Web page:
- A new population, 'Employees who were trade union members', is included from 2009. This population provides information about employees who were members of a trade union, not necessarily in connection with their main job.
- The 2009 Employee Benefits module of the EEBTUM survey was redeveloped to better capture information on current employment benefits received in the last 12 months, including transport to and from work, communication and/or IT devices and child care, as well as salary sacrifice arrangements.
- In 2007, a change was made to the concept of earnings being measured to include amounts salary sacrificed. Employees are now asked to include salary sacrifice when estimating their earnings. In previous years this was not the case.
- Since August 2004, imputation has been used for cases where main job or second job earnings were not provided by the respondent. The current imputation method has been used since the 2005 survey.
- A change was made in 2002 to the method used to determine whether an employee works full-time or part-time in their main job.
- Generally, revisions are made to population benchmarks after each five-yearly Census of Population and Housing (Census), however revisions were made to the population benchmarks from July 2010, including those used for the 2010 Employee Earnings, Benefits and Trade Union Membership Survey, to reflect revisions to Estimated Resident Population.
For more information on changes to the survey see Chapter 21.2
of Labour Statistics: Concepts, Sources and Methods
(cat. no. 6102.0.55.001).
As foreshadowed in the information paper, Outcomes of the Labour Household Surveys Content Review
(cat. no. 6107.0), this is the final issue of Employee Earnings, Benefits and Trade Union Membership, Australia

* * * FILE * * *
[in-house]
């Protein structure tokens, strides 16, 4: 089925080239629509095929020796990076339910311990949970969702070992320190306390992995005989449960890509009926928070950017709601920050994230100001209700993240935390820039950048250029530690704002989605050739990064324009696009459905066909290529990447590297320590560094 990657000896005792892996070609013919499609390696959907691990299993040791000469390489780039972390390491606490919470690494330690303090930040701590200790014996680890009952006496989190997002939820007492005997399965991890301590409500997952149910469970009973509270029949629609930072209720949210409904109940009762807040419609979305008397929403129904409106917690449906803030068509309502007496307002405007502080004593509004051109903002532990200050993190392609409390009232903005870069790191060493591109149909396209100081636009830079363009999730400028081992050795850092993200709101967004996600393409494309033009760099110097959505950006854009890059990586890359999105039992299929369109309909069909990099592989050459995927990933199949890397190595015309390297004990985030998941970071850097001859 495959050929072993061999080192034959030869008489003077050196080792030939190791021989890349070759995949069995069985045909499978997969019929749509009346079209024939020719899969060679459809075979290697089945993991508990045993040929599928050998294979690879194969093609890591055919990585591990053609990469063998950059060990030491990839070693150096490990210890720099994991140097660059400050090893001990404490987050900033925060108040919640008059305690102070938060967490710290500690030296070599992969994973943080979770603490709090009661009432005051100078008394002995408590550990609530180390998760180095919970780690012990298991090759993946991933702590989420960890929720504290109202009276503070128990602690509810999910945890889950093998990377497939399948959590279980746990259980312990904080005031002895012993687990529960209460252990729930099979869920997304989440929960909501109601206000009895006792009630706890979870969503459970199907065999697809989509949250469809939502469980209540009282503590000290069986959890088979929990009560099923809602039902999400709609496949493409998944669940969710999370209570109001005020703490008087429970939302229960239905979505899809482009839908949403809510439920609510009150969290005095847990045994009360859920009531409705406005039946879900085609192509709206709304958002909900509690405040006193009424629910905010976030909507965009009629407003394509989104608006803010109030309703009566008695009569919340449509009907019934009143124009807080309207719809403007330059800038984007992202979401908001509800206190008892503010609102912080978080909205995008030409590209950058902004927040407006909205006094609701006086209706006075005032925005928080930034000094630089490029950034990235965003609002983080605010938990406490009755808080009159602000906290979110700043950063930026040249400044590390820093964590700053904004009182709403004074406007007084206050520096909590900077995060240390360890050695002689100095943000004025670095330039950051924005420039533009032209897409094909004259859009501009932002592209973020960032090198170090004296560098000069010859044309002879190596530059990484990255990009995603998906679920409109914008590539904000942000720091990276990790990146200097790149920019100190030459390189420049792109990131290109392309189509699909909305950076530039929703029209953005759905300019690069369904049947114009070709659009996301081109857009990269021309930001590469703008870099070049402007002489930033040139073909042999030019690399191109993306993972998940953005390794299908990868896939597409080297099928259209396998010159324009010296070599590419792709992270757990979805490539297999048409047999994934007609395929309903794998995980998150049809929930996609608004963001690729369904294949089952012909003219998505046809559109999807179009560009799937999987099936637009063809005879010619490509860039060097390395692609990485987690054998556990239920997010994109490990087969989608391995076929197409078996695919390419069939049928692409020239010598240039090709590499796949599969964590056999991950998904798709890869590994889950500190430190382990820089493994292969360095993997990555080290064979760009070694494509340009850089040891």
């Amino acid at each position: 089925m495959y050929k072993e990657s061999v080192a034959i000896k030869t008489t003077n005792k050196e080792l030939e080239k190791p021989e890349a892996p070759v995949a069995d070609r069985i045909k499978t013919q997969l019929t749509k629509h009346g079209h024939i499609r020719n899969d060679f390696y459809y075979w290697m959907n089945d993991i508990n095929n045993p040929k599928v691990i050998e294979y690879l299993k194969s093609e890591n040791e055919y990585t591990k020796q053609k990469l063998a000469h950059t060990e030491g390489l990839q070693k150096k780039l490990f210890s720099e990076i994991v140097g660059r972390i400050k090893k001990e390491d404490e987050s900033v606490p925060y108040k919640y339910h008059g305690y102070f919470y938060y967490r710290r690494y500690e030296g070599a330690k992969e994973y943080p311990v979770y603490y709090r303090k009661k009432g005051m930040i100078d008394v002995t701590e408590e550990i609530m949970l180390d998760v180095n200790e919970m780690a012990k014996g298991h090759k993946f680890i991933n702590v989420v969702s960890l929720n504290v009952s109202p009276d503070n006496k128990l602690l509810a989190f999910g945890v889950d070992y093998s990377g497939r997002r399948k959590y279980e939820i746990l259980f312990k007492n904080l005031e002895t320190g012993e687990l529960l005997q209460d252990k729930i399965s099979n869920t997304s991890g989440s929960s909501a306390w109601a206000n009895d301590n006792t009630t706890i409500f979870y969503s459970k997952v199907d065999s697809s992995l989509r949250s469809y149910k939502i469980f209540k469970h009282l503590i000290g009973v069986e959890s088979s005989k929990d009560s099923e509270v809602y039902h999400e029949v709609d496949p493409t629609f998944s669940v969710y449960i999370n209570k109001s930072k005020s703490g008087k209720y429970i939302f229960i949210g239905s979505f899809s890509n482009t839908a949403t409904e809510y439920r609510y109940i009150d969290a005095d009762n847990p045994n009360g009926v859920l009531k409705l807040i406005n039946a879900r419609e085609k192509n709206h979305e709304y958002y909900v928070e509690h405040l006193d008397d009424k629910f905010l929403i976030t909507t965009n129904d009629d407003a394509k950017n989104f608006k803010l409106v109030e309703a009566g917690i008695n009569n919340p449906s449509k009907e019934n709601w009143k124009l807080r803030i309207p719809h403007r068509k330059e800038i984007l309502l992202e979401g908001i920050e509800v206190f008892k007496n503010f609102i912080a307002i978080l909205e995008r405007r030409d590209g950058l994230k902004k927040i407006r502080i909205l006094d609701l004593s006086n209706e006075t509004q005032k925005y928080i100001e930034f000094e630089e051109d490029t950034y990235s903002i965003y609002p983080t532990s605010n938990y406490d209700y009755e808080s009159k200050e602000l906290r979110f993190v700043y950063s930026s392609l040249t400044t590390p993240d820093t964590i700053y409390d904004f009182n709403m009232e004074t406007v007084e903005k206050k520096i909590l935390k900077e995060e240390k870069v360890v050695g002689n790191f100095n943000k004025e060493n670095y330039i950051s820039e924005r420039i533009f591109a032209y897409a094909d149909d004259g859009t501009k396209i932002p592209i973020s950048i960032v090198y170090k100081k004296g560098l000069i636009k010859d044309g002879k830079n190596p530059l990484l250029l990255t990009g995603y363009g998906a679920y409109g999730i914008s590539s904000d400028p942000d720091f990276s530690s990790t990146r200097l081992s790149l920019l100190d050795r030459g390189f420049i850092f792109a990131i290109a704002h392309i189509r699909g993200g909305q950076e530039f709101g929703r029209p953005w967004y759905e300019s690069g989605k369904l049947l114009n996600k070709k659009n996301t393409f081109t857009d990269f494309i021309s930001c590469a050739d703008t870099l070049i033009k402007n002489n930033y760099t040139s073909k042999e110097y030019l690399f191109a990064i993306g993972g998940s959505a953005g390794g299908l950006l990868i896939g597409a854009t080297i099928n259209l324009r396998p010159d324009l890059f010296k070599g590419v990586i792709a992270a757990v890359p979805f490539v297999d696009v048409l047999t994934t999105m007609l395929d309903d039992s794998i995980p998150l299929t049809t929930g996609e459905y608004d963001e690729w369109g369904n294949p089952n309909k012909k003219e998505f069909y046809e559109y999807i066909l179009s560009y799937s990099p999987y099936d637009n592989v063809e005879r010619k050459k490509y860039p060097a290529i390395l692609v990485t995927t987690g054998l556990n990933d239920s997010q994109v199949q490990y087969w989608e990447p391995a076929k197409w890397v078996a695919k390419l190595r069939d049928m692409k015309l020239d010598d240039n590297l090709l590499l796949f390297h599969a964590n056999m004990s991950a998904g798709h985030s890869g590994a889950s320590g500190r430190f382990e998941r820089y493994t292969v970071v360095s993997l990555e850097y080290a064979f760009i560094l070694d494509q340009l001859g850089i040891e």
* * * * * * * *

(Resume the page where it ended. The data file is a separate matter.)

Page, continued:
This publication will be replaced by a new publication titled Characteristics of Employment, Australia (cat. no. 6333.0). The first release of 6333.0 will be in respect of August 2014 and will be released in mid 2015.
Employee earnings measures are also available from Average Weekly Earnings, Australia (cat. no. 6302.0) and Employee Earnings and Hours, Australia (cat. no. 6306.0).
The Employee Earnings, Benefits and Trade Union Membership publication contains tables with footnoted data and a Summary of Findings to aid interpretation of the results of the survey. Detailed Explanatory Notes, Technical Note and a Glossary are also included providing information on the terminology, classifications and other technical aspects associated with these statistics.
Further commentary is often available through articles and data published in other ABS products, including:
The main product from the survey is a PDF publication, Employee Earnings, Benefits and Trade Union Membership, Australia
(cat. no. 6310.0), released electronically via the ABS website. Additional data may be available on request. For a list of data items available see Appendix 1 of the publication. Note that detailed data can be subject to high relative standard errors, and in some cases, may result in data being confidentialised.
Additional tables in spreadsheet format with time series data are also available from the ABS website.
For further information about these or related statistics, contact the National Information and Referral Centre on 1300 135 070 or contact Labour Force and Supplementary Survey Section on Canberra (02) 6252 7206.